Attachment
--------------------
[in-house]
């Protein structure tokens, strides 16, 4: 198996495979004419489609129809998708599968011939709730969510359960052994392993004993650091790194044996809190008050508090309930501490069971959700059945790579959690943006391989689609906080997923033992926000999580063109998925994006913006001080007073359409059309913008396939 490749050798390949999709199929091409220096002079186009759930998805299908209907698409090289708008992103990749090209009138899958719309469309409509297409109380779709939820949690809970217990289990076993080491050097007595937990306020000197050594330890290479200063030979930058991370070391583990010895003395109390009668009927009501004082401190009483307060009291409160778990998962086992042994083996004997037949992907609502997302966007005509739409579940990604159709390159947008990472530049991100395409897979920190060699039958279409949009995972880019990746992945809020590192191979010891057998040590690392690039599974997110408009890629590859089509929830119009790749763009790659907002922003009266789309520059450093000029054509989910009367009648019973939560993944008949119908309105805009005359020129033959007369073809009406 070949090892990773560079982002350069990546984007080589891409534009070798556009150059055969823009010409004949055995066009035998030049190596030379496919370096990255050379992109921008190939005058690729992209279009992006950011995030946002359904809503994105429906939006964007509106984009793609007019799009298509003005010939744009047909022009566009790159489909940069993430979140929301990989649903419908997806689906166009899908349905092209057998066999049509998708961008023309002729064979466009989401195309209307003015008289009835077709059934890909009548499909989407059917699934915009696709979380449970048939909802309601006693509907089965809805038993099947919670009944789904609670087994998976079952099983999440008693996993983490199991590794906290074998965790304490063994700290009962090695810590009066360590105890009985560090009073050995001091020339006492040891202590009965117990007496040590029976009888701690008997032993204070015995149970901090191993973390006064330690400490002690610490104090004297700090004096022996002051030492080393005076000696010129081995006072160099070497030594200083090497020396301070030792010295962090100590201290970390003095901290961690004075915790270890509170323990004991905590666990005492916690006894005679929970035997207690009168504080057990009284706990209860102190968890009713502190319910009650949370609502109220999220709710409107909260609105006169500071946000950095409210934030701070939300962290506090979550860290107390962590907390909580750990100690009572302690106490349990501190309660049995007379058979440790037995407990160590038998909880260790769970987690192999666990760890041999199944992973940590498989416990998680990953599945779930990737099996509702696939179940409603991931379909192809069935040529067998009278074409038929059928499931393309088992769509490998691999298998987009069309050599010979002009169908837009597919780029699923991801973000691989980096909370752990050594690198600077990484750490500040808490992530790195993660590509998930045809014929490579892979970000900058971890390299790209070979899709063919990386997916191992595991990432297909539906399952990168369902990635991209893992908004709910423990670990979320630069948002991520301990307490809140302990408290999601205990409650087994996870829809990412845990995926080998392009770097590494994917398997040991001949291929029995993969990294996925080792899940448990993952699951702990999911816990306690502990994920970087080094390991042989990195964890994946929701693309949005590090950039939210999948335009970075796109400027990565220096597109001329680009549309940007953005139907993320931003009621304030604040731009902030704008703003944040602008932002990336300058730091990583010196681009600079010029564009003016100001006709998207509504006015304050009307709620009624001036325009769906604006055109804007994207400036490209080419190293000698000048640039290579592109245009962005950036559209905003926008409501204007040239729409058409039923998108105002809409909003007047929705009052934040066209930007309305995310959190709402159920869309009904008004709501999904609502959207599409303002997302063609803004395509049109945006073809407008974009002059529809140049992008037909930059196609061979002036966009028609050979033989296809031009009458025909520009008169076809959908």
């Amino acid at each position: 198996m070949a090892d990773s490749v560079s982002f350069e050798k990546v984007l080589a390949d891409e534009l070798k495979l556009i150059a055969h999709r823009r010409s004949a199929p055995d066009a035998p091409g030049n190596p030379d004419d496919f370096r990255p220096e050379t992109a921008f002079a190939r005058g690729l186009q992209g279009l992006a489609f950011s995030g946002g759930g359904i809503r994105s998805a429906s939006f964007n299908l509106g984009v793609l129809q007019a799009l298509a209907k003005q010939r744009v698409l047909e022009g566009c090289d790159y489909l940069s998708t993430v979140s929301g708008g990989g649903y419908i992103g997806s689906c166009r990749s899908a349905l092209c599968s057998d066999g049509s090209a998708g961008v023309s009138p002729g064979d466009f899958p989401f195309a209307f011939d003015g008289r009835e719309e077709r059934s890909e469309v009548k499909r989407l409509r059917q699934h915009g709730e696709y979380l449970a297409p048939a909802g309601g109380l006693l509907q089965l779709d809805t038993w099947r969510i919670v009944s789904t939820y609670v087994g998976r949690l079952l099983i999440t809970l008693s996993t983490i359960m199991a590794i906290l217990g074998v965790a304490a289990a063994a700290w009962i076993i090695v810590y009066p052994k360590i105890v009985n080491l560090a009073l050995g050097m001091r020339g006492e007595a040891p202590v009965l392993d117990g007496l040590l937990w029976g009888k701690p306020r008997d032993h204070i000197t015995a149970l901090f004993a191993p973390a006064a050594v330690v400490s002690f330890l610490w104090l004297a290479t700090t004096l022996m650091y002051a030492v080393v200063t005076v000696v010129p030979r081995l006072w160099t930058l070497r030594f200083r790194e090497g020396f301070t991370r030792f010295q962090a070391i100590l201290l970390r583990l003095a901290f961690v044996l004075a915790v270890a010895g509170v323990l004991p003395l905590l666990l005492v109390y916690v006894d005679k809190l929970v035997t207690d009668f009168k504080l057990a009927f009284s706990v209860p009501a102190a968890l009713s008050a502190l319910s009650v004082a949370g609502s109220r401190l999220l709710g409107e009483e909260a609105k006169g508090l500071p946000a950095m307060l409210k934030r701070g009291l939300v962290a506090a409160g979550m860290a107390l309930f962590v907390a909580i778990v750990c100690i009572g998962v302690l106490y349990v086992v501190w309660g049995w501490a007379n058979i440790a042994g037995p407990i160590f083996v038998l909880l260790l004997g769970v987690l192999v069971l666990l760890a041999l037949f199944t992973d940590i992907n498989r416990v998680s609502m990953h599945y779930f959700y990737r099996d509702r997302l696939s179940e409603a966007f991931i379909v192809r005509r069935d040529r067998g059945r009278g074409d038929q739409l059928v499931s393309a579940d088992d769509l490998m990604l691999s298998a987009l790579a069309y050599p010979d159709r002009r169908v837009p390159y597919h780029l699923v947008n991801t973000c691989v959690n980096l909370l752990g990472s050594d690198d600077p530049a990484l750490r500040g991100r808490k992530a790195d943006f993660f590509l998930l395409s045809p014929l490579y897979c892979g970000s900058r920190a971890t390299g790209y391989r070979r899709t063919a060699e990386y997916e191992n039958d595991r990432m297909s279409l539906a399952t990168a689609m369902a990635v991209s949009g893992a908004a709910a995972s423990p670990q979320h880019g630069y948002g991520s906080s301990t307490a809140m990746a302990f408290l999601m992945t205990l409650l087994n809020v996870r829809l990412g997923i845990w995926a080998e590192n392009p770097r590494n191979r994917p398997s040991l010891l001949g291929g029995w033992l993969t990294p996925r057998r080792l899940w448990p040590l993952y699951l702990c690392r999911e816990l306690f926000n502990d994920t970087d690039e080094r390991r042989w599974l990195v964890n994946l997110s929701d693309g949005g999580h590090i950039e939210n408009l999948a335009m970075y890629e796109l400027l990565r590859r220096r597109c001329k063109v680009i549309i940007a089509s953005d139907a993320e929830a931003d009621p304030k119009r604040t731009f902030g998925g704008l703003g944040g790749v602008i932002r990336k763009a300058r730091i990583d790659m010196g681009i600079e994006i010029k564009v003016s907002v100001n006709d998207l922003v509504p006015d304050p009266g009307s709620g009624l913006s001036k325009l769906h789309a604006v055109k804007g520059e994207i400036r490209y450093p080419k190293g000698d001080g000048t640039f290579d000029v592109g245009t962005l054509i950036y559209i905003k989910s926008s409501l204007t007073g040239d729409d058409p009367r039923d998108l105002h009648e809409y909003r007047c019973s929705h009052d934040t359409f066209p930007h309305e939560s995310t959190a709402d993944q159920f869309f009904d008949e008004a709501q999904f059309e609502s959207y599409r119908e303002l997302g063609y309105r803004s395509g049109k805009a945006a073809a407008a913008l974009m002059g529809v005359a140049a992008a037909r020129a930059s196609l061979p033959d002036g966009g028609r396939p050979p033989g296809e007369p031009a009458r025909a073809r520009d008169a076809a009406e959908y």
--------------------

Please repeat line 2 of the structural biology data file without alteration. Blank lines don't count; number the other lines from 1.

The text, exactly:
């Protein structure tokens, strides 16, 4: 198996495979004419489609129809998708599968011939709730969510359960052994392993004993650091790194044996809190008050508090309930501490069971959700059945790579959690943006391989689609906080997923033992926000999580063109998925994006913006001080007073359409059309913008396939 490749050798390949999709199929091409220096002079186009759930998805299908209907698409090289708008992103990749090209009138899958719309469309409509297409109380779709939820949690809970217990289990076993080491050097007595937990306020000197050594330890290479200063030979930058991370070391583990010895003395109390009668009927009501004082401190009483307060009291409160778990998962086992042994083996004997037949992907609502997302966007005509739409579940990604159709390159947008990472530049991100395409897979920190060699039958279409949009995972880019990746992945809020590192191979010891057998040590690392690039599974997110408009890629590859089509929830119009790749763009790659907002922003009266789309520059450093000029054509989910009367009648019973939560993944008949119908309105805009005359020129033959007369073809009406 070949090892990773560079982002350069990546984007080589891409534009070798556009150059055969823009010409004949055995066009035998030049190596030379496919370096990255050379992109921008190939005058690729992209279009992006950011995030946002359904809503994105429906939006964007509106984009793609007019799009298509003005010939744009047909022009566009790159489909940069993430979140929301990989649903419908997806689906166009899908349905092209057998066999049509998708961008023309002729064979466009989401195309209307003015008289009835077709059934890909009548499909989407059917699934915009696709979380449970048939909802309601006693509907089965809805038993099947919670009944789904609670087994998976079952099983999440008693996993983490199991590794906290074998965790304490063994700290009962090695810590009066360590105890009985560090009073050995001091020339006492040891202590009965117990007496040590029976009888701690008997032993204070015995149970901090191993973390006064330690400490002690610490104090004297700090004096022996002051030492080393005076000696010129081995006072160099070497030594200083090497020396301070030792010295962090100590201290970390003095901290961690004075915790270890509170323990004991905590666990005492916690006894005679929970035997207690009168504080057990009284706990209860102190968890009713502190319910009650949370609502109220999220709710409107909260609105006169500071946000950095409210934030701070939300962290506090979550860290107390962590907390909580750990100690009572302690106490349990501190309660049995007379058979440790037995407990160590038998909880260790769970987690192999666990760890041999199944992973940590498989416990998680990953599945779930990737099996509702696939179940409603991931379909192809069935040529067998009278074409038929059928499931393309088992769509490998691999298998987009069309050599010979002009169908837009597919780029699923991801973000691989980096909370752990050594690198600077990484750490500040808490992530790195993660590509998930045809014929490579892979970000900058971890390299790209070979899709063919990386997916191992595991990432297909539906399952990168369902990635991209893992908004709910423990670990979320630069948002991520301990307490809140302990408290999601205990409650087994996870829809990412845990995926080998392009770097590494994917398997040991001949291929029995993969990294996925080792899940448990993952699951702990999911816990306690502990994920970087080094390991042989990195964890994946929701693309949005590090950039939210999948335009970075796109400027990565220096597109001329680009549309940007953005139907993320931003009621304030604040731009902030704008703003944040602008932002990336300058730091990583010196681009600079010029564009003016100001006709998207509504006015304050009307709620009624001036325009769906604006055109804007994207400036490209080419190293000698000048640039290579592109245009962005950036559209905003926008409501204007040239729409058409039923998108105002809409909003007047929705009052934040066209930007309305995310959190709402159920869309009904008004709501999904609502959207599409303002997302063609803004395509049109945006073809407008974009002059529809140049992008037909930059196609061979002036966009028609050979033989296809031009009458025909520009008169076809959908």